effective too and made me think of a theremin.Around two minuits into the song there is a guitar solo that makes excellent use of a wah pedal. I'm glad there are guitarists out there that
still know how to use a wah pedal properly and dont just rock it back and
forth repeatedly.At 2.43 comes one of the best melodies on the whole album, i only wish it
was longer. It really took me by surprise and sounded like something the
team behind Animusic would have come up with. As with the previous track,
some of the soloing doesnt fit with my personal tastes but it does fit
into the track very well.

Call For Peace - This track is in a similar style and sound to Moving
Panvishnu but introduces the first vocal lines to the album. The vocal is
quite haunting and stategically placed and well written even though it is
short. The main problem i'm having with this album is that no track really
stands out from the others, if i wasn't reading the track list as i go i
would have no way of telling where i am in the album. The songs are all
quite samey thus far and whilst Lindsey has obviously come up with a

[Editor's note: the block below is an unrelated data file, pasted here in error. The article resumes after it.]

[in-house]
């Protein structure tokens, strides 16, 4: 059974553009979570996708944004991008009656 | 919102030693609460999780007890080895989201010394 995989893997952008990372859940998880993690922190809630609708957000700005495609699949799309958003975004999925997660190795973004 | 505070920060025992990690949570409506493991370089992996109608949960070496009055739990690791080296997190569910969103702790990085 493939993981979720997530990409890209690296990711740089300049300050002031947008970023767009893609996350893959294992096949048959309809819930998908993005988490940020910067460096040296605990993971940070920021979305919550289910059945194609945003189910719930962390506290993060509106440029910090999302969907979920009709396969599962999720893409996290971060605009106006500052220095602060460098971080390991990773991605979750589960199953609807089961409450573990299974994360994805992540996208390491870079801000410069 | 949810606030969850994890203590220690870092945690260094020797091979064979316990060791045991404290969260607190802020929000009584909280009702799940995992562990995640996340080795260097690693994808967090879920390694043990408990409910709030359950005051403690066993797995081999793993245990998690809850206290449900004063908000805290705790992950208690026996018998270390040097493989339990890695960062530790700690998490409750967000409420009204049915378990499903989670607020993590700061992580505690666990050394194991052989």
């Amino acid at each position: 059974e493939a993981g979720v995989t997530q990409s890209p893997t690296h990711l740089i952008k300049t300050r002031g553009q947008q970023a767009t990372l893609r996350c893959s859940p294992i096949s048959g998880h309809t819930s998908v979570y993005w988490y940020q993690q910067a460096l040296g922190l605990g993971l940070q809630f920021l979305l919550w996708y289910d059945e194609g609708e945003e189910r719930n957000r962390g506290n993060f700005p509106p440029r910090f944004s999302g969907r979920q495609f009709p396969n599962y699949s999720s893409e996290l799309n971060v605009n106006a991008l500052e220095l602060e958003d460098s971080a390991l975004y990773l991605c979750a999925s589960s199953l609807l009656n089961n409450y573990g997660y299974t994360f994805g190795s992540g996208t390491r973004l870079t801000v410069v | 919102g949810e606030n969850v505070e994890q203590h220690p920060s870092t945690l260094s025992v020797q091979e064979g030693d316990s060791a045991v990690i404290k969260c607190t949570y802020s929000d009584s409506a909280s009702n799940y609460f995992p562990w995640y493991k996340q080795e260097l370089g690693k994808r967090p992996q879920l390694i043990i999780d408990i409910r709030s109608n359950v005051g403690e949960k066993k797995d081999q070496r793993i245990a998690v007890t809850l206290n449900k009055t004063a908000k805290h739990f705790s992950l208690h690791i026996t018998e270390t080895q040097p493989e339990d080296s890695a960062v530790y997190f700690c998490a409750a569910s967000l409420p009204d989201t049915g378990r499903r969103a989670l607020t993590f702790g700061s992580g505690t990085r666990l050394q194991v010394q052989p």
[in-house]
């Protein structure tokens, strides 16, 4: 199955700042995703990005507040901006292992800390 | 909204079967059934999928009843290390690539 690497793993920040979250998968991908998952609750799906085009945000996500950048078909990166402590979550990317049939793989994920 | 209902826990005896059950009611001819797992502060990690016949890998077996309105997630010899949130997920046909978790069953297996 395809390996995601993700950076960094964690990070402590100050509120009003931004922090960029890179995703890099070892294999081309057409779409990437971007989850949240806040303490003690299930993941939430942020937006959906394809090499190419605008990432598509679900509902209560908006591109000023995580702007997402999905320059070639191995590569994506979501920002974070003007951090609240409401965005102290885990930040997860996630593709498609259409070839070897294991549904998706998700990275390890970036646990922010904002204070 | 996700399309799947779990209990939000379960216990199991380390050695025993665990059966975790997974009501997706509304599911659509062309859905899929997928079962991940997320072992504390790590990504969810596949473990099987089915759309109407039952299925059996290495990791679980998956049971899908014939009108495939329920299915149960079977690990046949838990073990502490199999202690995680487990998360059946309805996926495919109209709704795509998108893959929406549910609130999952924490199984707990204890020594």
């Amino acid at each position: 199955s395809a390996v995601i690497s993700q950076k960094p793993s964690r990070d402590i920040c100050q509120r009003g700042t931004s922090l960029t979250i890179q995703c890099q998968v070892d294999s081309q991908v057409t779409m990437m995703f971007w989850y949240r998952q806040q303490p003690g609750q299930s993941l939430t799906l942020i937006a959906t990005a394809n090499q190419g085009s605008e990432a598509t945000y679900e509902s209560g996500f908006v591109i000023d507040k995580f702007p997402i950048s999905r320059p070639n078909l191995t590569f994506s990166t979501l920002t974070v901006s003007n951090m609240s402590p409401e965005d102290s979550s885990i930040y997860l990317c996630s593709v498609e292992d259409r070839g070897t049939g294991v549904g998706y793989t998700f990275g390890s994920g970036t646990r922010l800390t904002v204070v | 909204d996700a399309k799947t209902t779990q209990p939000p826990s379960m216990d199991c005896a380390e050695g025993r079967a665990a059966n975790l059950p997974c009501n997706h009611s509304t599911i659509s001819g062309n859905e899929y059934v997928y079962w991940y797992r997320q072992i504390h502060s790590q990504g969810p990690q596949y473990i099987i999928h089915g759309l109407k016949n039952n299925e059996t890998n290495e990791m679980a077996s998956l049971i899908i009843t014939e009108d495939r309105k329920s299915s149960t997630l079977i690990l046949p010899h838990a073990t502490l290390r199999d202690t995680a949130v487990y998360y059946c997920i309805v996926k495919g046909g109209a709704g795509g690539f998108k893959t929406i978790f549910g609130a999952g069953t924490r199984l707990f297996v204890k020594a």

succesful formula i hope he experiments with more styles later in the

Bravo Davo De La Torre - This track started off really promising, it
sounded like something a bit different. The first meldoy line of the song
is great and sounded like something you would expect to hear from Satriani
or something from Petrucci's Suspended Animation album. This track is one
of the more melodic on the album and also one of my favourites, it shows
Lindsey's talent as a guitarist with some great licks and solos, but
ultimatly, this track is about the melody.

Aurora's Aura - From the first beat of this track i immediatly thought to
myself, Allan Holdsworth. About forty seconds into the track the music
changes enough to take away the Holdsworth feel and revert back to the
folk / eastern feel that is becoming very apparent in Lindsey's style.
Unless you are a huge prog / fusion fan this track is quite difficult to
listen to as it makes use of strange timings, odd beats, and unusual
soloing and scales that an ear not trained for fusion can have difficulty
understanding. This is a very technical composition and it is easy to
appreciate how hard it must have been playing this track, but it's not
really for me.

Grooving With Stu - This track is something different, and fun to listen
to. It combines elements of all kinds of musical styles including funk,